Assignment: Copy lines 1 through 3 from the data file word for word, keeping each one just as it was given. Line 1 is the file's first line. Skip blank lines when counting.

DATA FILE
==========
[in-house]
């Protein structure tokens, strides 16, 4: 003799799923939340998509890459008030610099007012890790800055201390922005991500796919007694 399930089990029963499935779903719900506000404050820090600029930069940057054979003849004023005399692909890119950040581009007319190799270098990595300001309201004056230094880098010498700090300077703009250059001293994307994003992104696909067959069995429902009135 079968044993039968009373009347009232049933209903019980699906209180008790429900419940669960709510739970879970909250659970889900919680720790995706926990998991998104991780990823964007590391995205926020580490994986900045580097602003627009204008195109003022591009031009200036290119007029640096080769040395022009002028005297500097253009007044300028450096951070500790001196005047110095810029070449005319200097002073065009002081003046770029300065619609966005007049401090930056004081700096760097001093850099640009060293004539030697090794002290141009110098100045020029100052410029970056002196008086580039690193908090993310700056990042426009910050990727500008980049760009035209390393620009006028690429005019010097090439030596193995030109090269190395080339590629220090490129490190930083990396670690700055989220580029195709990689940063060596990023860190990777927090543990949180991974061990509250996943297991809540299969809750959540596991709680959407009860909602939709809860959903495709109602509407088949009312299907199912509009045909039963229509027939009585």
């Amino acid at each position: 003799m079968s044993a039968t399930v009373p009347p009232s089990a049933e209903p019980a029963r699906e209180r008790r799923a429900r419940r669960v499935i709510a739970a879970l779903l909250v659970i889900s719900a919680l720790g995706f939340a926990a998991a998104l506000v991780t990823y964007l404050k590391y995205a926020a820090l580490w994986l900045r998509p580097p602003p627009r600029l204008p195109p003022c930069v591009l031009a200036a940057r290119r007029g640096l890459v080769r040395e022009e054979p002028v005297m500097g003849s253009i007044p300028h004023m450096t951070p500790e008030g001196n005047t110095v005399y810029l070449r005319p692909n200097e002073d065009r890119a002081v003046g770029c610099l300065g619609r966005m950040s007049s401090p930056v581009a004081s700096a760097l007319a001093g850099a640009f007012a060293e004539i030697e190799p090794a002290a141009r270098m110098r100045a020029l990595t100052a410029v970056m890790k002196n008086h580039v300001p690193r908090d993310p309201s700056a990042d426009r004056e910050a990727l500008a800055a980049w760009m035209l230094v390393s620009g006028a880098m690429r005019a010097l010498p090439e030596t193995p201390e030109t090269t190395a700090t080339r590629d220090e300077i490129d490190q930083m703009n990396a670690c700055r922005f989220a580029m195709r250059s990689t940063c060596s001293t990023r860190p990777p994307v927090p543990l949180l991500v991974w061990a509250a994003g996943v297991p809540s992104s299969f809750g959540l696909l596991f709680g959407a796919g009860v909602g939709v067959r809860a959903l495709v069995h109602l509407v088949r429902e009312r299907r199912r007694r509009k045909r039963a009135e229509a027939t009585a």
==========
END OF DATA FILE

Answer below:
[in-house]
């Protein structure tokens, strides 16, 4: 003799799923939340998509890459008030610099007012890790800055201390922005991500796919007694 399930089990029963499935779903719900506000404050820090600029930069940057054979003849004023005399692909890119950040581009007319190799270098990595300001309201004056230094880098010498700090300077703009250059001293994307994003992104696909067959069995429902009135 079968044993039968009373009347009232049933209903019980699906209180008790429900419940669960709510739970879970909250659970889900919680720790995706926990998991998104991780990823964007590391995205926020580490994986900045580097602003627009204008195109003022591009031009200036290119007029640096080769040395022009002028005297500097253009007044300028450096951070500790001196005047110095810029070449005319200097002073065009002081003046770029300065619609966005007049401090930056004081700096760097001093850099640009060293004539030697090794002290141009110098100045020029100052410029970056002196008086580039690193908090993310700056990042426009910050990727500008980049760009035209390393620009006028690429005019010097090439030596193995030109090269190395080339590629220090490129490190930083990396670690700055989220580029195709990689940063060596990023860190990777927090543990949180991974061990509250996943297991809540299969809750959540596991709680959407009860909602939709809860959903495709109602509407088949009312299907199912509009045909039963229509027939009585």
């Amino acid at each position: 003799m079968s044993a039968t399930v009373p009347p009232s089990a049933e209903p019980a029963r699906e209180r008790r799923a429900r419940r669960v499935i709510a739970a879970l779903l909250v659970i889900s719900a919680l720790g995706f939340a926990a998991a998104l506000v991780t990823y964007l404050k590391y995205a926020a820090l580490w994986l900045r998509p580097p602003p627009r600029l204008p195109p003022c930069v591009l031009a200036a940057r290119r007029g640096l890459v080769r040395e022009e054979p002028v005297m500097g003849s253009i007044p300028h004023m450096t951070p500790e008030g001196n005047t110095v005399y810029l070449r005319p692909n200097e002073d065009r890119a002081v003046g770029c610099l300065g619609r966005m950040s007049s401090p930056v581009a004081s700096a760097l007319a001093g850099a640009f007012a060293e004539i030697e190799p090794a002290a141009r270098m110098r100045a020029l990595t100052a410029v970056m890790k002196n008086h580039v300001p690193r908090d993310p309201s700056a990042d426009r004056e910050a990727l500008a800055a980049w760009m035209l230094v390393s620009g006028a880098m690429r005019a010097l010498p090439e030596t193995p201390e030109t090269t190395a700090t080339r590629d220090e300077i490129d490190q930083m703009n990396a670690c700055r922005f989220a580029m195709r250059s990689t940063c060596s001293t990023r860190p990777p994307v927090p543990l949180l991500v991974w061990a509250a994003g996943v297991p809540s992104s299969f809750g959540l696909l596991f709680g959407a796919g009860v909602g939709v067959r809860a959903l495709v069995h109602l509407v088949r429902e009312r299907r199912r007694r509009k045909r039963a009135e229509a027939t009585a």